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What does this phonics substitution mean?


delaney
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Say it slow. I can hear how she might think that. For us, until ds was a better speller, he had issues with this sort thing. Some words he could not say correctly (or spell) without just memorizing the spelling. IOW, sometimes we had to use whole word method to help him with his phonics... I hope that makes sense ;)

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I found an issue with DD's phonics. She spelled strap "schrap":confused: Obviously she is hearing the sounds as we say them so she actually applied phonics correctly. I am concentrating on str- words this week in spelling for her.

 

 

The thing I notice is that the movements of the tongue are very similar for a tr compared to a ch. Both times the tongue is to the roof of the mouth. The consonant /t/ sound is made with the tip of the tongue and the tongue is a little curled, while the /ch/ sound has a more flattened tongue at the roof of the mouth--for me I kind of press the sides of my tongue against my upper teeth and make the sound with the near-front part of my tongue pressed against the roof of my mouth, rather than the tip.

 

If you look at the shape of the lips, for the /ch/ and for the /r/ sound, the lips are kind of curled out a bit in an O shape for both.

 

Given all these similarities, it's understandable that some kids might confuse them. You could try exaggerating the sounds a bit, pronouncing the /t/ sound first, and then finishing out the word. You could "say it slowly" at first, and then say it fast. Have her also do this, so she can hear the individual sounds. Encourage her to pay attention to how the sounds feel in her mouth, what part of her tongue she is using etc... Make sure that she can say the sounds correctly--if she understands that, then it's just a matter of hearing them, and that will probably come with time. In context I'll bet she would struggle less, and that might be another thing you could do--put the word in a sentence, ie, "Tree. You climbed up a tree."

 

It might also help if she segmented the words out loud first--then you could hear if she is pronouncing them correctly.

 

I agree that there are very few--if there are any at all--English words that use chr where the ch says /ch/ as in much rather than /k/ as in Christmas. Merry :-)

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:confused1: Ok, I understand the part about the lips/tongue being similar for the two sounds, but I can't figure how they sound the same...... Am I missing something? Would saying it while she wasn't watching your mouth help since she could focus on the sound and not on your mouth?

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:confused1: Ok, I understand the part about the lips/tongue being similar for the two sounds, but I can't figure how they sound the same...... Am I missing something?

 

A lot of people say "schrap" instead of "strap". I know I tend to, but if I were pronouncing it for spelling, I'd say "strap". In my area, I think most people say "chr" for "tr". We're just technically pronouncing it wrong. ;)

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:confused1: Ok, I understand the part about the lips/tongue being similar for the two sounds, but I can't figure how they sound the same...... Am I missing something? Would saying it while she wasn't watching your mouth help since she could focus on the sound and not on your mouth?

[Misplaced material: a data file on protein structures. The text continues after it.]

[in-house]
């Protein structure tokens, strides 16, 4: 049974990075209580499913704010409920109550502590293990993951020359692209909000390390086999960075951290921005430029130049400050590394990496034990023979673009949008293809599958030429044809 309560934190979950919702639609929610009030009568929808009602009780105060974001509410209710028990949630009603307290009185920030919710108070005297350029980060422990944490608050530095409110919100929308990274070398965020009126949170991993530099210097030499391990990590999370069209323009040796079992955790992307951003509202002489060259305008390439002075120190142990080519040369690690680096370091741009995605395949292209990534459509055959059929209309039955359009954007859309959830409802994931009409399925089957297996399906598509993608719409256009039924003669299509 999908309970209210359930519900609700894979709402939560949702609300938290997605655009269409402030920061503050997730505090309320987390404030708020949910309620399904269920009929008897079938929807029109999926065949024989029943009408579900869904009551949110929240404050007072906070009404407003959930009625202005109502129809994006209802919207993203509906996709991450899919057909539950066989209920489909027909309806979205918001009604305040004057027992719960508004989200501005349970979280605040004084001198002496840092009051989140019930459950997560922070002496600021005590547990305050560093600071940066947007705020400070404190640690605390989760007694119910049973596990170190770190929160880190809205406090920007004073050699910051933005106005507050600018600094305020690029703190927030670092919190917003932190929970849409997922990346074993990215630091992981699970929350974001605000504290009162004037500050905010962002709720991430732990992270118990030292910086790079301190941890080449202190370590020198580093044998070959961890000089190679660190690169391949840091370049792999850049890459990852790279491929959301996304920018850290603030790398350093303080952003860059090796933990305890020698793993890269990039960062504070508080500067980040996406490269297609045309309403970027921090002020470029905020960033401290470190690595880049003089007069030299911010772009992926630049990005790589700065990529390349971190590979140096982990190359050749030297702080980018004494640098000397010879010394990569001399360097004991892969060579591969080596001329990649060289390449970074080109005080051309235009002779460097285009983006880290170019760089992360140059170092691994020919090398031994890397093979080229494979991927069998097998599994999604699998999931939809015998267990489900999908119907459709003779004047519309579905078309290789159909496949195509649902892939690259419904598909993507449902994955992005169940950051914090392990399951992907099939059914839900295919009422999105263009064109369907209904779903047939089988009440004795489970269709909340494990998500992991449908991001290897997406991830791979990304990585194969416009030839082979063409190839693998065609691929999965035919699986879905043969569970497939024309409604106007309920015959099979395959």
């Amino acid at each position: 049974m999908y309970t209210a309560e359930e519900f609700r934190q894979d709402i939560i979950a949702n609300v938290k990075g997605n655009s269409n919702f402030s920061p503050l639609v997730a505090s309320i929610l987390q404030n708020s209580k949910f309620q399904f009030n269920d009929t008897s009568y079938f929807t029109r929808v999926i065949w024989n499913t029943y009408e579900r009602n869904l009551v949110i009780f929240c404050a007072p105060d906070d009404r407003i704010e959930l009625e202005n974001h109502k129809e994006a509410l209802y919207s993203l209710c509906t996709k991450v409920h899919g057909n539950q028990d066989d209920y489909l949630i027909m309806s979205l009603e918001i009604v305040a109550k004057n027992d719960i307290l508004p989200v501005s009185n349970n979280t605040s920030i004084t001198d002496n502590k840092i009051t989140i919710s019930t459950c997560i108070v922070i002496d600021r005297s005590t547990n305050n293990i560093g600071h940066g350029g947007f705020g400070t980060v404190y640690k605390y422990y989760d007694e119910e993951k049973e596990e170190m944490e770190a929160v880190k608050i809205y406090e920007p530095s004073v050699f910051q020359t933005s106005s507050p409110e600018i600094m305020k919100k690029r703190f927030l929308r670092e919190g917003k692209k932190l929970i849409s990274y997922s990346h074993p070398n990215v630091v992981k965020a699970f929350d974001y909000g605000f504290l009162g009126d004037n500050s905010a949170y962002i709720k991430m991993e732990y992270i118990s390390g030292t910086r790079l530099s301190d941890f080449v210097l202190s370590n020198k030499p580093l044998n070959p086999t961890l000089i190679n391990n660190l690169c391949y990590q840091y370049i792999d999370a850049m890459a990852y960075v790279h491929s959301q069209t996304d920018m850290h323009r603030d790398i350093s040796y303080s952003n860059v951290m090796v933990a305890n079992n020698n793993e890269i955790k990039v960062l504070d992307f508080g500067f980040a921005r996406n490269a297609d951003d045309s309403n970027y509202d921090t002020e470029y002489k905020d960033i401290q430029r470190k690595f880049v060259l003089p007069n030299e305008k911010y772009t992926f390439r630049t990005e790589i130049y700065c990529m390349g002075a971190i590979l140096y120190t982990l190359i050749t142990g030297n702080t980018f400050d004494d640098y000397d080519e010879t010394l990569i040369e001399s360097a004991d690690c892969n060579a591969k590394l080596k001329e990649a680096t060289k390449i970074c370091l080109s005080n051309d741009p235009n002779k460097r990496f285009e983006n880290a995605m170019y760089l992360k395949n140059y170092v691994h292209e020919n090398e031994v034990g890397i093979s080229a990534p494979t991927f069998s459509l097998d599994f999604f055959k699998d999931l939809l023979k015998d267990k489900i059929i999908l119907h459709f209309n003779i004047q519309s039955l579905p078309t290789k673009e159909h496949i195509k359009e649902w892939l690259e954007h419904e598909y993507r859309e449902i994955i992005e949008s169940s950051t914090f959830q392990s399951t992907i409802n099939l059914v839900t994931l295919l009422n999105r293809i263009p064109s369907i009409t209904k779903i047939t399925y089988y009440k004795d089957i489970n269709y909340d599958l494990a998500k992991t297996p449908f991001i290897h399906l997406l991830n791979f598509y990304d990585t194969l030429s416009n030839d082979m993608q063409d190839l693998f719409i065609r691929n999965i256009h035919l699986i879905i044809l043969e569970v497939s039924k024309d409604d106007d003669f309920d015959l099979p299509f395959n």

Probably not--I'm guessing that it *sounds* like "schrap" to her. Like the pp said, in many areas "tr" sounds like "chr" unless you enunciate very carefully. All it takes is forcing a little too much air out on the "tr" sound. If you're dictating spelling words, you'll need to sound it out carefully and slowly, being careful not to elide the "tr" into a "chr" sound. And you'll want to have her repeat it to you, making sure she's saying it (and therefore *hearing* it) correctly too.

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I think occasional mistakes like these are *very* common. The fact that she *is* spelling the way she hears words spoken and in a consistent way is very good and encouraging. (Less encouraging would be if she tried to spell "strap" as "prats" or "stmp", showing that she can't recognize the order of the sounds in relation to the marks on the page or the correct sounds for the word.) You'll enunciate a little better for a bit, you guys will discuss the words, and she'll get it. :)

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We've run into this too, with the word truck. We worked on the pronunciation, and now he knows how to articulate it well for spelling. We have similar issues with some dr words like drive sounding a bit like jrive. Of course this looks bizarre, but to my ds it makes sense to how he hears the word. We just have to "say to spell" around here. :)

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We talk about how words change and how over time we are sometimes simply lazy with our phonics. I tend to say Chree, too, so I make sure I EEnunCIATE, especially for spelling and point this out to dc when we introduce (inCHroduce) these words ;)

 

Glad to see she's spelling phonetically well, though!

Yes I see this too...but then I think that since everyone seems to speak that way she had better learn to memorize the words since life is not a spelling bee, right? Wouldn't it be hard to take notes in a class if you couldn't spell simple words? That is what alarmed me. I really think her resistance to reading has hindered her spelling. Hopefully we are correcting that somewhat this year by not having to read for the ALMIGHTY AR POINTS!!!:glare:

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